Tel Aviv: For the first time in six decades of Israeli history, parties with bitter ideological differences united to form a government to oust the incumbent Benjamin Netanyahu whose governance would soon be ended for want of enough numbers in the Parliament.
In the contest for forming the next government, the main opposition party leader Yair Lapid secured the backing of the United Arab List, a small party of Islamists and the far-right politician Naftali Bennett. The United Arab List that signed to join the government at the last moment is the first Arab party to be participating in Israeli governance.
The Israeli opposition leader Lapid had handed over his note to President Reuven Rivlin of securing enough support to form the government before a midnight deadline. The President had called on Lapid after Netanyahu went short of enough numbers in the Parliament to continue in the government.
Neither Lapid nor Netanyahu has a 61-seat majority in the 120-seat Knesset to form an independent government. Reports said that Netanyahu will continue to woo other lawmakers to defect until the transition happens.
Under the new proposal, Lapid will allow his formal rival Naftali Bennett to take the Prime Ministerial seat for the next two years. It is expected that the new change would take time to happen since a vote of lawmakers on the deal should take place to end Netanyahu's 12-year stretch in power. The vote is expected to take place in the next week.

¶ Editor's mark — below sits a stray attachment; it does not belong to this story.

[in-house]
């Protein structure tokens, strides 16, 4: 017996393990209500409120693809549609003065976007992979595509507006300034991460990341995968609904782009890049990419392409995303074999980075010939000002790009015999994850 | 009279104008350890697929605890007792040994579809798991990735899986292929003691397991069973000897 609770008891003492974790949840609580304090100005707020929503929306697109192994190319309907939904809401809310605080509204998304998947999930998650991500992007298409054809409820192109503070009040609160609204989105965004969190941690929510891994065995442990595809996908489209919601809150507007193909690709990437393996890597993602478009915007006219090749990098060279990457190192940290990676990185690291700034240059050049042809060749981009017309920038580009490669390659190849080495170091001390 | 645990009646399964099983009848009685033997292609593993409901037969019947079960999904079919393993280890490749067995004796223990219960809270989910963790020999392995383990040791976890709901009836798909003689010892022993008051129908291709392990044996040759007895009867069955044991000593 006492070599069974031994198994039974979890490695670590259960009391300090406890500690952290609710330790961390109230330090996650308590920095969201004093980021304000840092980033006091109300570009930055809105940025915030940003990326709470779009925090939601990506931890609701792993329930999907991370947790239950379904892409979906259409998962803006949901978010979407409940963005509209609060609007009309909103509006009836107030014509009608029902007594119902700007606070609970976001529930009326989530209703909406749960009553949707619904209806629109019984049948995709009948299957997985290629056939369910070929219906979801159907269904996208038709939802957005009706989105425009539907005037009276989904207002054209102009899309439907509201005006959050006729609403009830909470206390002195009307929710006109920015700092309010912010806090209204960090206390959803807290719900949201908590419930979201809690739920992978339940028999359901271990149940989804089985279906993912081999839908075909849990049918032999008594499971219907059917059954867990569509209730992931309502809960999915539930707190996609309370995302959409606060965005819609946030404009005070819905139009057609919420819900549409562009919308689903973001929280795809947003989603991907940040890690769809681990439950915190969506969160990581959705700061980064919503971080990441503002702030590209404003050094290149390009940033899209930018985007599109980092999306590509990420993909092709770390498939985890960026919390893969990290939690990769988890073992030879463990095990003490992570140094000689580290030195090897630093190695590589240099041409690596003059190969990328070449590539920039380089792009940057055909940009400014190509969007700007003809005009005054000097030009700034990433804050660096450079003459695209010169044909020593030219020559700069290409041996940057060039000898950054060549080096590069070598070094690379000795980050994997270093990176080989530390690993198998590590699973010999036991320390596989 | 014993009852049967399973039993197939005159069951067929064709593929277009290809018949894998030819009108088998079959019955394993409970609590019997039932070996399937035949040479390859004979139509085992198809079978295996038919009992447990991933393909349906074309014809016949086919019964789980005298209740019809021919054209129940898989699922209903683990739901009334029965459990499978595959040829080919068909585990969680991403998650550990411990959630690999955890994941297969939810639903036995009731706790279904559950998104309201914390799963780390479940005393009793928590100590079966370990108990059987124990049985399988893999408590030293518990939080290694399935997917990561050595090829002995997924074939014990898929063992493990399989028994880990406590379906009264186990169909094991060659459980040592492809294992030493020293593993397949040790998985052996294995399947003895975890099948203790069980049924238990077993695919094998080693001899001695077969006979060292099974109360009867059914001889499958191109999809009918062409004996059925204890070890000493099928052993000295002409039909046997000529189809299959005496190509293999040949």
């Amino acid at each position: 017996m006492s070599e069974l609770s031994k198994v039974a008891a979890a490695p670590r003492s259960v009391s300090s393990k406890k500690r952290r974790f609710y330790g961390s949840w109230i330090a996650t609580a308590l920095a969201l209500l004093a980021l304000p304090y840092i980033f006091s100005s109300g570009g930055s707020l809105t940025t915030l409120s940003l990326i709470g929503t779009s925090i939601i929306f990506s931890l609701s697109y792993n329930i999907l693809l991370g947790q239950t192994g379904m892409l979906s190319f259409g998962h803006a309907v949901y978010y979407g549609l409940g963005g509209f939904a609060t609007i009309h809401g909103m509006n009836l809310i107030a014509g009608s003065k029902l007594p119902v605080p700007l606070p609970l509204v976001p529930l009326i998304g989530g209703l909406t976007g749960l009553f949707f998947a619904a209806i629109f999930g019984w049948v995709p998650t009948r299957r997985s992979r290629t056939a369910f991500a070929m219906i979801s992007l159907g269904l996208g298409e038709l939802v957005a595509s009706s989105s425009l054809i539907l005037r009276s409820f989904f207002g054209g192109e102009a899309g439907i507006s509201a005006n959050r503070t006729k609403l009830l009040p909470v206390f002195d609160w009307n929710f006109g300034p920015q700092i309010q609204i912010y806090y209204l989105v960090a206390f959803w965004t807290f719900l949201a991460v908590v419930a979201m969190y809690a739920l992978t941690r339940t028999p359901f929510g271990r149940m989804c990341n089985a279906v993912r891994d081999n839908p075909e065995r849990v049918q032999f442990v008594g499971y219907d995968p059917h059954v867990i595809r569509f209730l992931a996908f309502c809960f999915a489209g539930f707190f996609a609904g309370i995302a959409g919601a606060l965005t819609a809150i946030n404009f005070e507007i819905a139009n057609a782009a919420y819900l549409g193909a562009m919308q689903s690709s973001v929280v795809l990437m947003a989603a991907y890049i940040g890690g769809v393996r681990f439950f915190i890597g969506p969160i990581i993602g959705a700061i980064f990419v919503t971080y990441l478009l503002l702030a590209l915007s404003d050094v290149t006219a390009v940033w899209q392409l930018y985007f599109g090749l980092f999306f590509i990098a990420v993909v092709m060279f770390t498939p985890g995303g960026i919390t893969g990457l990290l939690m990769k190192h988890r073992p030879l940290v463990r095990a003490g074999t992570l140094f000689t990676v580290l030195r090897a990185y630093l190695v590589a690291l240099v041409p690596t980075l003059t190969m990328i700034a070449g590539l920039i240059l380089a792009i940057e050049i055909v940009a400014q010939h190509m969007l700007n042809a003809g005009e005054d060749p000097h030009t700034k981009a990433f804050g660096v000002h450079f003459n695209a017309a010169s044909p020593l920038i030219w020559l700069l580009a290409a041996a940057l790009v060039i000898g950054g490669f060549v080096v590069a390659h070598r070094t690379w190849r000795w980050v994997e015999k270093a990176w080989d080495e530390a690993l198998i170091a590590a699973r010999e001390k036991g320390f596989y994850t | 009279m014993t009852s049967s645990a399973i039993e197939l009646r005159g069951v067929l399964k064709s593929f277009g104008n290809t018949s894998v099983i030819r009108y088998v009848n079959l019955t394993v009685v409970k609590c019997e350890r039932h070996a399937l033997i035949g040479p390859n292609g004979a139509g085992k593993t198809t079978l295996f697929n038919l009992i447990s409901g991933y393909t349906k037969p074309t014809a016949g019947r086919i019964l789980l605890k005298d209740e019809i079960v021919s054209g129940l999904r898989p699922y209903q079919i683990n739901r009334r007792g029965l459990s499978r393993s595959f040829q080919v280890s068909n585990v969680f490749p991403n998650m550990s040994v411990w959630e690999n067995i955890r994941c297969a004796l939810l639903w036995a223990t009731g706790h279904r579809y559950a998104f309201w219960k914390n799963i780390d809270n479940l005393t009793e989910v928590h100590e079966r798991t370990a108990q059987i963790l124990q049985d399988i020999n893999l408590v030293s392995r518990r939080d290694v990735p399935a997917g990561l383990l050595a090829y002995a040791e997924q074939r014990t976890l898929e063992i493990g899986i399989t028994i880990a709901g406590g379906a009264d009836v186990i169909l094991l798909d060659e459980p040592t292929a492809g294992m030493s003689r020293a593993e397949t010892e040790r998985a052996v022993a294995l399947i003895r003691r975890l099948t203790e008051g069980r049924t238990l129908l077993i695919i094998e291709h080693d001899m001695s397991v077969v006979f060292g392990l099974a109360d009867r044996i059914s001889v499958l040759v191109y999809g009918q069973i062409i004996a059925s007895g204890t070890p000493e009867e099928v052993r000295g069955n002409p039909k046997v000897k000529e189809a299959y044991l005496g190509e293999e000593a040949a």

Bennett, an Orthodox Jewish nationalist, is a strong advocate of settlement in the Palestinian territories and opposed the recognition of an independent Palestinian state. He is also a controversial figure who wanted the annexure of the West Bank and is known for making incendiary comments about the Palestinians.
Experts doubt how a coalition government with diverse ideological background could ensure tenure in the power. Bennett, who was the Education Minister in the previous Netanyahu government, will join with parties that have outright opposition to the colonising of Palestinian lands like Meretz, Labor and Yisrael Beiteinu, a hardline secular party led by a Moldova-born settler, Avigdor Lieberman.
Meanwhile, Arab List leader Mansour Abbas said that the decision was difficult. He sees the coalition of his party, for the first time in the ruling government, has a lot of things to offer for the benefit of Arab society, and Israeli society in general.
A photo of Abbas, Lapid and Bennett sitting and smiling together that appeared soon after the agreement signing astonished Israelis. Lapid is a self-proclaimed centrist and describes himself as a "security hawk". He has a balanced stand on ending the occupation.